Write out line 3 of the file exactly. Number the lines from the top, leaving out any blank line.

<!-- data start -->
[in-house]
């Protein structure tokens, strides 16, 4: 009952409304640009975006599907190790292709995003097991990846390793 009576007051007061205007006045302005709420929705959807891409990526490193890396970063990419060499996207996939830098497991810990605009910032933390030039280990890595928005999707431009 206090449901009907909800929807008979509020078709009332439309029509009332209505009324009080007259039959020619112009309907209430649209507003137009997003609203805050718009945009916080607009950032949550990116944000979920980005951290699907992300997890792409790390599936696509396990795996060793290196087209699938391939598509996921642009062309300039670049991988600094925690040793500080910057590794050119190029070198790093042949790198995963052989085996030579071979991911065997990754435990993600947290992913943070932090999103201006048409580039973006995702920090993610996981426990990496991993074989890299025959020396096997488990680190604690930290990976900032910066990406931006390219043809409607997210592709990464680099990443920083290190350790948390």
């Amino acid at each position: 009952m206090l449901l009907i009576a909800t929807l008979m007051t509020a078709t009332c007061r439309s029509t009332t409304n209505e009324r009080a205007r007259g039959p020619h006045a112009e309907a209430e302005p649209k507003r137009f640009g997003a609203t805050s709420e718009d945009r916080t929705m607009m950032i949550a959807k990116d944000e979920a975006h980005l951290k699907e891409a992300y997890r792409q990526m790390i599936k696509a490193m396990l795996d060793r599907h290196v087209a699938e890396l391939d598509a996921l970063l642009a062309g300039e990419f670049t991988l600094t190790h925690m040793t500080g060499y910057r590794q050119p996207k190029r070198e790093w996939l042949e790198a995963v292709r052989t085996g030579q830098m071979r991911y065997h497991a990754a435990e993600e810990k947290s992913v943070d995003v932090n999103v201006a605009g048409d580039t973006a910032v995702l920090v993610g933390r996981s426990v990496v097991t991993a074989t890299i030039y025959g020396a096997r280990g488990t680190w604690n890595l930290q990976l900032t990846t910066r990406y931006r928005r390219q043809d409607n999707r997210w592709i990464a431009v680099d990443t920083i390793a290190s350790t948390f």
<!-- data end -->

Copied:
């Amino acid at each position: 009952m206090l449901l009907i009576a909800t929807l008979m007051t509020a078709t009332c007061r439309s029509t009332t409304n209505e009324r009080a205007r007259g039959p020619h006045a112009e309907a209430e302005p649209k507003r137009f640009g997003a609203t805050s709420e718009d945009r916080t929705m607009m950032i949550a959807k990116d944000e979920a975006h980005l951290k699907e891409a992300y997890r792409q990526m790390i599936k696509a490193m396990l795996d060793r599907h290196v087209a699938e890396l391939d598509a996921l970063l642009a062309g300039e990419f670049t991988l600094t190790h925690m040793t500080g060499y910057r590794q050119p996207k190029r070198e790093w996939l042949e790198a995963v292709r052989t085996g030579q830098m071979r991911y065997h497991a990754a435990e993600e810990k947290s992913v943070d995003v932090n999103v201006a605009g048409d580039t973006a910032v995702l920090v993610g933390r996981s426990v990496v097991t991993a074989t890299i030039y025959g020396a096997r280990g488990t680190w604690n890595l930290q990976l900032t990846t910066r990406y931006r928005r390219q043809d409607n999707r997210w592709i990464a431009v680099d990443t920083i390793a290190s350790t948390f």